Meanwhile, in midfield, the glaring problem is the lack of options. Stephen Eustaquio acts as the primary cog in the machine for Canada, but once he picked up an injury in the first half against Croatia, the backup options were slim.
Captain Atiba Hutchinson, while carrying heaps of experience, struggled to compete with the best in the world at age 39. On the flip side, 20-year-old Ismael Kone has little experience on the world stage and is just yet to become a staple in the midfield with only nine caps to his name.
Every other midfielder selected in Herdman’s squad only made a small cameo in Qatar, almost as last-resort substitutions. It was questionable, however, to see Samuel Piette sit on the bench all tournament. The CF Montreal captain was heavily relied upon by his club, making 28 appearances en route to the MLS Playoff quarterfinals. His presence was key to Montreal’s success and Piette could have done the same for Canada.
Canada lost the midfield battle against Croatia and Morocco, which led to tournament-defining losses, and needs someone who can dictate the flow of play alongside or as a replacement to Eustaquio. Otherwise, the team was forced to play along the wings and hope deadly pace can push them up the pitch. In Qatar, that approach is sometimes needed as it left the defence exposed.
The promising aspect is the majority of the squad will be at the peak of their careers by the next World Cup, with Davies, David, Buchanan, Kone, Eustaquio and others sitting between the age range of 24 to 29 by 2026.
Four more years of experience will be crucial in the development of all positions. Some players, such as Buchanan and Alistair Johnston, have been linked with moves to big-name European clubs following their performances in Qatar, which will directly impact improving the national team. Exposure to better players, more competitive leagues and rountine minutes naturally influence a player’s development.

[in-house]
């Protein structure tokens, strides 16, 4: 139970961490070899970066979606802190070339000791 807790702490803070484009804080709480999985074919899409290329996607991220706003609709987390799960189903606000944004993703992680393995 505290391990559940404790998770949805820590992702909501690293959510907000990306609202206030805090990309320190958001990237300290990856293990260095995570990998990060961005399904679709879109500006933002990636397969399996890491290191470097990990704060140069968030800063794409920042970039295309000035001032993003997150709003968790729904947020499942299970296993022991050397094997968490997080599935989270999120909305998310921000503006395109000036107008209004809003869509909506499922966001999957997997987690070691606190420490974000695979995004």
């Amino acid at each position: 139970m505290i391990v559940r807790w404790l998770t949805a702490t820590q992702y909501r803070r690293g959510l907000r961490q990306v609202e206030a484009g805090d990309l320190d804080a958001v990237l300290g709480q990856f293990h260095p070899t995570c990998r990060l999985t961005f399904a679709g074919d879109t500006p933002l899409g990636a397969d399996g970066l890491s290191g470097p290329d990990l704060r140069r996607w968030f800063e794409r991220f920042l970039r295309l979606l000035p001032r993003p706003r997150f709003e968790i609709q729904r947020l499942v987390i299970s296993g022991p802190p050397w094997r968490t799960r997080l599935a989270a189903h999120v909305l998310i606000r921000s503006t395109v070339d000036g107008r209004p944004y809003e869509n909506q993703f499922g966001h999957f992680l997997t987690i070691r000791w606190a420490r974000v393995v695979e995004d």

The biggest takeaway from this World Cup cycle is the growing pains Canada was left with: how a stunning lack of composure can come back to bite you.
Don’t confuse the point, though. That CONCACAF qualifying run to reach soccer’s biggest stage in Qatar was a monumental achievement, one which had an entire country supporting 26 players and one head coach from coast to coast.
The morning of Canada’s opener against Belgium was filled with hope, anticipation, excitement and a sense of belonging. It was time to show the world the maple leaf could compete on the world’s biggest stage in soccer and Canadian supporters were ready.
After those first 90 minutes, the world took notice, too, as the team ranked 41st in the world put Belgium’s “Golden Generation” through the wringer.
That was until everything came crashing down.
Following Herdman’s team huddle after the final whistle, emotion carried into his post-match press conference, where he revealed he told the squad they were going to “F Croatia” in its second match.
His reaction was heavily criticized, and Canada seemingly unravelled after that.
Croatia took the comments as fuel for its fire, something Andrej Kramaric admitted after the 4-1 victory for the Europeans clarifying they “demonstrated who F’ed whom” on the pitch.
The statement performance by Croatia quashed Canada’s dreams of reaching the Round of 16 and, instead, confirmed its elimination.
The third and final match against Morocco then saw a dejected Canada make sloppy mistakes along with a lack of drive take over, with players looking puzzled about how to play the game, and some even stopped running.
It appeared some were mentally back on Canadian soil instead of playing in its third group stage match at the World Cup. Simply put, they gave up and lost their heads, almost undoing everything they worked for during an impressive qualifying campaign.
Unfortunately, how Canada’s tournament concluded did not truthfully portray how strong of a competitor it can seriously be. A bright, explosive start quickly faded into the abyss and was met with heavy criticism. It is not the way their 2022 World Cup run should be remembered.
The World Cup has the highest, most pressure-filled atmosphere in soccer, where you constantly need to be at the top of your game. This is the big leagues.
Topping CONCACAF doesn’t compare with competing against the best at the World Cup, and moving forward, maturing is a must for all involved.
One can only hope Canada realizes that by 2026.